Since chess is already in the news, it's a perfect time to talk about our experiences and memories with the iconic game.
Here's some of my earliest memories with chess.
- It was one of the games, when very little, I used to play with my father. I'm almost certain he always let me win, but he was kind enough to make it an interesting match. That's probably because I'm more competitive than most of my family, but I appreciated the fact that it was something both of us would do together. We played on scout trips, family holidays, and a couple of times in those public chess spaces outdoors.
- At primary school, for whatever reason, the deputy principal's grandfather would sometimes sit down with me and we would play some matches. I don't think I learned much, if anything at all, beyond the basic rules. My primary school didn't have a lot of extra curricular activities for kids that were decent in class; despite being a Catholic school, it was never really flush with money.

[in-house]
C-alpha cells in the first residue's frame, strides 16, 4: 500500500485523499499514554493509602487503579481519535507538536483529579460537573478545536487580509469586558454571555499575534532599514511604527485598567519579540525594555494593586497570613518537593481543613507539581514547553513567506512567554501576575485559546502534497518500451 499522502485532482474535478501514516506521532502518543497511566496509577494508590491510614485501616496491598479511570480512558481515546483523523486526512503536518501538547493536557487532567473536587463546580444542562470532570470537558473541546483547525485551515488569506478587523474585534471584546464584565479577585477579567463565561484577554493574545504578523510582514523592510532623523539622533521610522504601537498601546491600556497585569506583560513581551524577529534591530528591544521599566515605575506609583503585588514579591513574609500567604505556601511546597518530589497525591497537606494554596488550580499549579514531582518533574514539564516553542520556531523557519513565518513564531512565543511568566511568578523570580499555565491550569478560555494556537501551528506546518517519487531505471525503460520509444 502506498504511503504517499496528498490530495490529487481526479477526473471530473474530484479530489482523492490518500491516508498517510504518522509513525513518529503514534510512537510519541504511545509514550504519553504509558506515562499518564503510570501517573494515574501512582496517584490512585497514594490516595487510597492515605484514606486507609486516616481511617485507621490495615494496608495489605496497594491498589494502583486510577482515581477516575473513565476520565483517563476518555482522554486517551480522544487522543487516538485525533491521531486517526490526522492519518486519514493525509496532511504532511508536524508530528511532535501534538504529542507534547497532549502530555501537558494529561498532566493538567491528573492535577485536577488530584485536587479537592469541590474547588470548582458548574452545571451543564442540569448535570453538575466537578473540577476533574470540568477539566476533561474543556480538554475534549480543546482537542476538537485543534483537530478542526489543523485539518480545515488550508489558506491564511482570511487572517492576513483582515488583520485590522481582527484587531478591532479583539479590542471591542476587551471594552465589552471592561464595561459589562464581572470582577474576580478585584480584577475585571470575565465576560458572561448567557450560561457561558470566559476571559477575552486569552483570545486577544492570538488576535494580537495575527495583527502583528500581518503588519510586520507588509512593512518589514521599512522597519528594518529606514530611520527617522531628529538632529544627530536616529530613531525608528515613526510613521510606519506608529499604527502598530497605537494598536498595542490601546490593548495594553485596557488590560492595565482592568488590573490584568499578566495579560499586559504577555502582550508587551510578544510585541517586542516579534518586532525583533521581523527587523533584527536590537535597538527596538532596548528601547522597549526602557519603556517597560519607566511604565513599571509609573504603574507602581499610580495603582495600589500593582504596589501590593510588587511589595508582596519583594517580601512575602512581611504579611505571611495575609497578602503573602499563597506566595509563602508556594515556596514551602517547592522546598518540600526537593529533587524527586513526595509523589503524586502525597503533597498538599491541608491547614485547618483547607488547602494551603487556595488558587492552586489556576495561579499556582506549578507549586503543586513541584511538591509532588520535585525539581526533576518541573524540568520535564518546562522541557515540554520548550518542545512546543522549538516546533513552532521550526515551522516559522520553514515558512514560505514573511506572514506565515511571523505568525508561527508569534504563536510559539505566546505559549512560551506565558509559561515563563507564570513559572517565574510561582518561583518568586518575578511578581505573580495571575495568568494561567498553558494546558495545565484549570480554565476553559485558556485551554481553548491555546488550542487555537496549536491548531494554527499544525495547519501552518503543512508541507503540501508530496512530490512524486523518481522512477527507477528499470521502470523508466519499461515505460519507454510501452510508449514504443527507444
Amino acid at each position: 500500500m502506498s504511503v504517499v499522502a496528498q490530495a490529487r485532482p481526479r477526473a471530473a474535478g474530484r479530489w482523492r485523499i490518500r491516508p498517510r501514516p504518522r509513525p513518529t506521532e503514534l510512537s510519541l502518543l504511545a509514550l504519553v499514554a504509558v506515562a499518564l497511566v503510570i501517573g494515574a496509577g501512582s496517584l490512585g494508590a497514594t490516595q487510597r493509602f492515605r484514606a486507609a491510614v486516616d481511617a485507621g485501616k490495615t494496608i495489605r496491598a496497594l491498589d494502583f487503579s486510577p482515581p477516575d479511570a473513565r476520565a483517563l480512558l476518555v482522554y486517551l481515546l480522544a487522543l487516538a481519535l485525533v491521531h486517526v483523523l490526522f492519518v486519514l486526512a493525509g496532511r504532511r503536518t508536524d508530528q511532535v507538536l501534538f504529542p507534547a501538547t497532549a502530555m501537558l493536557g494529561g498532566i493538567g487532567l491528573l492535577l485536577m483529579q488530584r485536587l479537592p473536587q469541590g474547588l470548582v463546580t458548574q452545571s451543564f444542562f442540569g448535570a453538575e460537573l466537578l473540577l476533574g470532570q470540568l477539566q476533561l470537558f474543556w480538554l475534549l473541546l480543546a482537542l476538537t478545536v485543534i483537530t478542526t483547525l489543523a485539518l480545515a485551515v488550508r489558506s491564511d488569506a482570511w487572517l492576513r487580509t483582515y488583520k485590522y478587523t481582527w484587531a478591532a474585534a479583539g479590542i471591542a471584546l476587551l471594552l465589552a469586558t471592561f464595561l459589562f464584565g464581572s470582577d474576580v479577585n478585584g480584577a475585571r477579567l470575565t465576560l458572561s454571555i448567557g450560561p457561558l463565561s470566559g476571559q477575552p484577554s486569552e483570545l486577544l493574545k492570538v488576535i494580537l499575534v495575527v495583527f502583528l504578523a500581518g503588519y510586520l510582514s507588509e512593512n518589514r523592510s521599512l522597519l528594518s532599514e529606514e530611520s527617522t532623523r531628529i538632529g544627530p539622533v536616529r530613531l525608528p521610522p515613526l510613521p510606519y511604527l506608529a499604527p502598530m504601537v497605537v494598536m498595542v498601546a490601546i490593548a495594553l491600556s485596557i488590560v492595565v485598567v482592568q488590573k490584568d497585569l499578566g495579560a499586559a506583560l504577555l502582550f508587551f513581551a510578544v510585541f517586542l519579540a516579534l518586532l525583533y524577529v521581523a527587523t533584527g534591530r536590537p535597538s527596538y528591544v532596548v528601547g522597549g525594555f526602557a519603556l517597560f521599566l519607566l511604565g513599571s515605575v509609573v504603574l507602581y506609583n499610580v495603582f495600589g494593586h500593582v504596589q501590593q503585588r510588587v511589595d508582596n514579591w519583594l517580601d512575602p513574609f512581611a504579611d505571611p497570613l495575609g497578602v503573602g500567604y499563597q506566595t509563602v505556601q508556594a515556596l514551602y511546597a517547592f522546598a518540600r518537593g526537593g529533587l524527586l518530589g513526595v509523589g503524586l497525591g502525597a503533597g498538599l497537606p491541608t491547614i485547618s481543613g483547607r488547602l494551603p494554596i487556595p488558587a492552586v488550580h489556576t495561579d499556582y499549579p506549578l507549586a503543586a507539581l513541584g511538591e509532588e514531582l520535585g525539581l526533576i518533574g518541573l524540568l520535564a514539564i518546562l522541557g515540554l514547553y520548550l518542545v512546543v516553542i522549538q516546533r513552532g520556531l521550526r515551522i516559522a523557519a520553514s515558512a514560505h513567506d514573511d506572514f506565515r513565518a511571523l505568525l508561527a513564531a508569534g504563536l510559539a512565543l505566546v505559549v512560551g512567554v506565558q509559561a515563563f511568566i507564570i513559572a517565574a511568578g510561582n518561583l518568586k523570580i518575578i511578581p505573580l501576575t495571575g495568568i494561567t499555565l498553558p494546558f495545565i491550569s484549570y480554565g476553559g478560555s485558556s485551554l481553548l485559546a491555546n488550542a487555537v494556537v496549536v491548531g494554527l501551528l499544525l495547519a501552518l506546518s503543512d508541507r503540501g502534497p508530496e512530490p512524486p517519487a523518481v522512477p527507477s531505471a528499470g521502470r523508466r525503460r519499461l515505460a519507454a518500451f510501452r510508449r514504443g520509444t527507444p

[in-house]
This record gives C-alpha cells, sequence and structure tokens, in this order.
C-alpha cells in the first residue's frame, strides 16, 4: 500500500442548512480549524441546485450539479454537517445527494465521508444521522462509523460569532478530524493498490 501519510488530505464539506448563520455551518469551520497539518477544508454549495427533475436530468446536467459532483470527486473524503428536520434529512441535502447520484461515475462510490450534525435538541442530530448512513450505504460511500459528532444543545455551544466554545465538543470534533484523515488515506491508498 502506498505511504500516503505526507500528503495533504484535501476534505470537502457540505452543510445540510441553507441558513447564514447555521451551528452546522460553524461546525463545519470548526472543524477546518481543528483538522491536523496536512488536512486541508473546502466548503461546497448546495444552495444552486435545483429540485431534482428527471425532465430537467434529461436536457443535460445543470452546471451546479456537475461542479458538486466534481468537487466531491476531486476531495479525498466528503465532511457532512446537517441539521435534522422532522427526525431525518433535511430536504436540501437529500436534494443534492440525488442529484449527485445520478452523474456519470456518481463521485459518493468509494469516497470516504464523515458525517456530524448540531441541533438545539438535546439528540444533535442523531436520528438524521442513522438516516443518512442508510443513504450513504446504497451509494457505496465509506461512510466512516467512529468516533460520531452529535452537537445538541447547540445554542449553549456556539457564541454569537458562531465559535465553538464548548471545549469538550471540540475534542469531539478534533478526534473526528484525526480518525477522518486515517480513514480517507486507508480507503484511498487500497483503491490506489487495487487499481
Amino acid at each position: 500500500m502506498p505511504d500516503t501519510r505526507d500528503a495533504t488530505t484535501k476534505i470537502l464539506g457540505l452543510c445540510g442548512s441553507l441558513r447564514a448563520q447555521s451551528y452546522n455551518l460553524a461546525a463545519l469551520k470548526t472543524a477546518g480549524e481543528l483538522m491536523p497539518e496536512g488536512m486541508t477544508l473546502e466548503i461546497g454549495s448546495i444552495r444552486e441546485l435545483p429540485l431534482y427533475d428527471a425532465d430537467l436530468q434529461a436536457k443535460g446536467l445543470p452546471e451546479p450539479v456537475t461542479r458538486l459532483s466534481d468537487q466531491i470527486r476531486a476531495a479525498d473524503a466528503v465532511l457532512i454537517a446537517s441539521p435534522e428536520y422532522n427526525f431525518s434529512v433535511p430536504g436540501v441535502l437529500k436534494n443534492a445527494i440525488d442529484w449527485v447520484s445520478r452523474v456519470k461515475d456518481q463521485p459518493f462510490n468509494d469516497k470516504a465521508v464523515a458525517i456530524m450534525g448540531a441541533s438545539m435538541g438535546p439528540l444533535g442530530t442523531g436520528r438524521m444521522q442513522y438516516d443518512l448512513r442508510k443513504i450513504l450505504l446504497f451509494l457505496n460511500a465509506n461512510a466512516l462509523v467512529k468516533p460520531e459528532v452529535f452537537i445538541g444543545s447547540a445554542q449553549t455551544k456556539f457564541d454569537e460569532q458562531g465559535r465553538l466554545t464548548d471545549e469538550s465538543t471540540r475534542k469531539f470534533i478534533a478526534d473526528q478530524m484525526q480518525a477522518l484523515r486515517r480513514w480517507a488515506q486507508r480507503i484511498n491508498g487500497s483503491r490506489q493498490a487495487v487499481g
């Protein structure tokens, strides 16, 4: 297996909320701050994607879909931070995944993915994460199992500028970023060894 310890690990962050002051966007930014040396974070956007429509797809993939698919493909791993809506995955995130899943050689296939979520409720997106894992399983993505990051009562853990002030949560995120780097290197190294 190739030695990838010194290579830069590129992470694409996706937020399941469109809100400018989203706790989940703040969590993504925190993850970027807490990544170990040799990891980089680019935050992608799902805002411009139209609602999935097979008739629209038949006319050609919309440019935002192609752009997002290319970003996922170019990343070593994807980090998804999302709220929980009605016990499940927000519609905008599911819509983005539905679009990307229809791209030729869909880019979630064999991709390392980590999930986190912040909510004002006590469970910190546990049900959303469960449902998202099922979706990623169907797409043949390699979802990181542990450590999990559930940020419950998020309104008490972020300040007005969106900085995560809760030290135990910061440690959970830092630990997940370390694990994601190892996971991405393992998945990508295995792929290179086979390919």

I don't remember a great deal about that old bloke, although I remember enjoying the quiet respite of our games.
- I went to a chess club in Camden a couple of times, around an hour or so south-west of Sydney. It was a pretty competitive environment, and although I was more competitive than my family I wasn't at the point where zero-sum games was something I actively sought out. That'd change later in life (thanks Counter-Strike, StarCraft), but while I was at the chess club I was content to fuck about, make stupid moves, and generally give two shits.
Kids who take chess really seriously, at least the ones I met, were really unpleasant. I ended up spending more time playing cards through high school and as I got older; it was more social, and there was something enticing about devising a strategy around what you can't see.
What were your experiences with chess like?